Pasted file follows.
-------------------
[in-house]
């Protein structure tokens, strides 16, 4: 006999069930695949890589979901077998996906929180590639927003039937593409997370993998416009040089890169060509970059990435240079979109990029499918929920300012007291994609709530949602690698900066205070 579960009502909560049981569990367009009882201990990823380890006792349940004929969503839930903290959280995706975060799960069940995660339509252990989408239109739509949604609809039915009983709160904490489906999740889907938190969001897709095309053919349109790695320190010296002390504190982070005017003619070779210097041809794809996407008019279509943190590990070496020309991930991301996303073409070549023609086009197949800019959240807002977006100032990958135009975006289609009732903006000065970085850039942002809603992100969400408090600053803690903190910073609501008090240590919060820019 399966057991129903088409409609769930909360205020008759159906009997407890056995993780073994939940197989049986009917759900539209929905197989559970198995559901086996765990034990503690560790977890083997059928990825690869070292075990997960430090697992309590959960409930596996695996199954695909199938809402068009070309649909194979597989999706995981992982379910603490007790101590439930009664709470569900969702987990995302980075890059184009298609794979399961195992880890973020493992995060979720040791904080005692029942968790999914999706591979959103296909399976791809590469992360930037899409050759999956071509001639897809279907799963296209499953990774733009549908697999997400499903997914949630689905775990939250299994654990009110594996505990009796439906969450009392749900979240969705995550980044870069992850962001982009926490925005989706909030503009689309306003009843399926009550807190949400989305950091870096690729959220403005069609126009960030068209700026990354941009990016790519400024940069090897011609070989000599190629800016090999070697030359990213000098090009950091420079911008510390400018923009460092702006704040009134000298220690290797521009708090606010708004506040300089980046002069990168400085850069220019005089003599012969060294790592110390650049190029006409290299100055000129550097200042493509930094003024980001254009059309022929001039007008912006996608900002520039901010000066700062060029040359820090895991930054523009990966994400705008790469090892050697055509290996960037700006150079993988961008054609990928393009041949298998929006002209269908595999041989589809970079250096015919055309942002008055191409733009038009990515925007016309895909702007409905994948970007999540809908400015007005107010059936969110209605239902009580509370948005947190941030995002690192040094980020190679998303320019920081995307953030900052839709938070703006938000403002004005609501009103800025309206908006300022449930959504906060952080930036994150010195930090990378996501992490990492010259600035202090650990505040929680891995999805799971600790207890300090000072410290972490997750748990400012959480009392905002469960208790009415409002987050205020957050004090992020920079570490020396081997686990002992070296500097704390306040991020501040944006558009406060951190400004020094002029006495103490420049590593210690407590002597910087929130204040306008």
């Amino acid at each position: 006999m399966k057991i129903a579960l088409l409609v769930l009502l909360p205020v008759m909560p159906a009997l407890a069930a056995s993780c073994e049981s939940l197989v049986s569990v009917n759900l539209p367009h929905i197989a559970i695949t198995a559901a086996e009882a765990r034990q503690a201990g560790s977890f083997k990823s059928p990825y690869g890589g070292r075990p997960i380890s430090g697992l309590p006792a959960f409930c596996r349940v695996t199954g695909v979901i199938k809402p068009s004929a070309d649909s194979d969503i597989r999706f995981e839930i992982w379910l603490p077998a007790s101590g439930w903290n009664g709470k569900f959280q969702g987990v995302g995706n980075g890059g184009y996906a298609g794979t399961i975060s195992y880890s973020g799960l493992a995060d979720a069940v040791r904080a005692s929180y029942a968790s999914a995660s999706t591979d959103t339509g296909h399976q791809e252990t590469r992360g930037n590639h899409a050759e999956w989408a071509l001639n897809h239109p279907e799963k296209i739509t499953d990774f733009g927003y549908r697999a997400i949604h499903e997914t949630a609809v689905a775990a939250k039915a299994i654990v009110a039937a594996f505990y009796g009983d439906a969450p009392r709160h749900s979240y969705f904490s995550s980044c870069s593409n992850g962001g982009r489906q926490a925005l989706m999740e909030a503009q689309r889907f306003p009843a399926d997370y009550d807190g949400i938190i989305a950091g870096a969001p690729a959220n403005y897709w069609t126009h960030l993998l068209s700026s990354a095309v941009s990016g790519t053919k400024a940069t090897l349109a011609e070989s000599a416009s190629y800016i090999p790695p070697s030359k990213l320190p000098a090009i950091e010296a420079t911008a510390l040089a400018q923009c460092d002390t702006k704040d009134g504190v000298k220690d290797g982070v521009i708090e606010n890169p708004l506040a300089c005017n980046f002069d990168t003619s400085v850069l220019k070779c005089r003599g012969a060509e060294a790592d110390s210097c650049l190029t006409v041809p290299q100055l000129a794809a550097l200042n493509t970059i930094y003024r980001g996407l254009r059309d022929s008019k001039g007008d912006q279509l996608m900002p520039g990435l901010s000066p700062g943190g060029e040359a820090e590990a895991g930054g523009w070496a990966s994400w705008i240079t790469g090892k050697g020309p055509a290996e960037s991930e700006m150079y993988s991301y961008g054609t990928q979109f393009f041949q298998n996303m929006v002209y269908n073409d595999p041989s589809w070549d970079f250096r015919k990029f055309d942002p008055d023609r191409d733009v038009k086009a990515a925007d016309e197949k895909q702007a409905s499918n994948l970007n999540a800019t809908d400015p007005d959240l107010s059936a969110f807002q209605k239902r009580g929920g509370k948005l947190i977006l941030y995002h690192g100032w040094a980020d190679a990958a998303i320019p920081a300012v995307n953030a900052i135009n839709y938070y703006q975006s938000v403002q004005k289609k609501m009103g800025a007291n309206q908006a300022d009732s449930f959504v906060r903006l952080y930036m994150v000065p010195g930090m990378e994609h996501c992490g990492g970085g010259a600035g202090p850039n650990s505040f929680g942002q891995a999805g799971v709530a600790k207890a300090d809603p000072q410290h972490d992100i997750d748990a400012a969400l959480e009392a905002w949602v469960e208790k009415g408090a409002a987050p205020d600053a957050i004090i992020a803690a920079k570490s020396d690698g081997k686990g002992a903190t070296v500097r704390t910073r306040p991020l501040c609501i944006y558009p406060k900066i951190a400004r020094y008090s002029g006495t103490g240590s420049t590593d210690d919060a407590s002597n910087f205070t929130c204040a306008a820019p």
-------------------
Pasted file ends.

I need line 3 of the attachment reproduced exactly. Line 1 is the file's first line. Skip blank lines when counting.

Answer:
């Amino acid at each position: 006999m399966k057991i129903a579960l088409l409609v769930l009502l909360p205020v008759m909560p159906a009997l407890a069930a056995s993780c073994e049981s939940l197989v049986s569990v009917n759900l539209p367009h929905i197989a559970i695949t198995a559901a086996e009882a765990r034990q503690a201990g560790s977890f083997k990823s059928p990825y690869g890589g070292r075990p997960i380890s430090g697992l309590p006792a959960f409930c596996r349940v695996t199954g695909v979901i199938k809402p068009s004929a070309d649909s194979d969503i597989r999706f995981e839930i992982w379910l603490p077998a007790s101590g439930w903290n009664g709470k569900f959280q969702g987990v995302g995706n980075g890059g184009y996906a298609g794979t399961i975060s195992y880890s973020g799960l493992a995060d979720a069940v040791r904080a005692s929180y029942a968790s999914a995660s999706t591979d959103t339509g296909h399976q791809e252990t590469r992360g930037n590639h899409a050759e999956w989408a071509l001639n897809h239109p279907e799963k296209i739509t499953d990774f733009g927003y549908r697999a997400i949604h499903e997914t949630a609809v689905a775990a939250k039915a299994i654990v009110a039937a594996f505990y009796g009983d439906a969450p009392r709160h749900s979240y969705f904490s995550s980044c870069s593409n992850g962001g982009r489906q926490a925005l989706m999740e909030a503009q689309r889907f306003p009843a399926d997370y009550d807190g949400i938190i989305a950091g870096a969001p690729a959220n403005y897709w069609t126009h960030l993998l068209s700026s990354a095309v941009s990016g790519t053919k400024a940069t090897l349109a011609e070989s000599a416009s190629y800016i090999p790695p070697s030359k990213l320190p000098a090009i950091e010296a420079t911008a510390l040089a400018q923009c460092d002390t702006k704040d009134g504190v000298k220690d290797g982070v521009i708090e606010n890169p708004l506040a300089c005017n980046f002069d990168t003619s400085v850069l220019k070779c005089r003599g012969a060509e060294a790592d110390s210097c650049l190029t006409v041809p290299q100055l000129a794809a550097l200042n493509t970059i930094y003024r980001g996407l254009r059309d022929s008019k001039g007008d912006q279509l996608m900002p520039g990435l901010s000066p700062g943190g060029e040359a820090e590990a895991g930054g523009w070496a990966s994400w705008i240079t790469g090892k050697g020309p055509a290996e960037s991930e700006m150079y993988s991301y961008g054609t990928q979109f393009f041949q298998n996303m929006v002209y269908n073409d595999p041989s589809w070549d970079f250096r015919k990029f055309d942002p008055d023609r191409d733009v038009k086009a990515a925007d016309e197949k895909q702007a409905s499918n994948l970007n999540a800019t809908d400015p007005d959240l107010s059936a969110f807002q209605k239902r009580g929920g509370k948005l947190i977006l941030y995002h690192g100032w040094a980020d190679a990958a998303i320019p920081a300012v995307n953030a900052i135009n839709y938070y703006q975006s938000v403002q004005k289609k609501m009103g800025a007291n309206q908006a300022d009732s449930f959504v906060r903006l952080y930036m994150v000065p010195g930090m990378e994609h996501c992490g990492g970085g010259a600035g202090p850039n650990s505040f929680g942002q891995a999805g799971v709530a600790k207890a300090d809603p000072q410290h972490d992100i997750d748990a400012a969400l959480e009392a905002w949602v469960e208790k009415g408090a409002a987050p205020d600053a957050i004090i992020a803690a920079k570490s020396d690698g081997k686990g002992a903190t070296v500097r704390t910073r306040p991020l501040c609501i944006y558009p406060k900066i951190a400004r020094y008090s002029g006495t103490g240590s420049t590593d210690d919060a407590s002597n910087f205070t929130c204040a306008a820019p």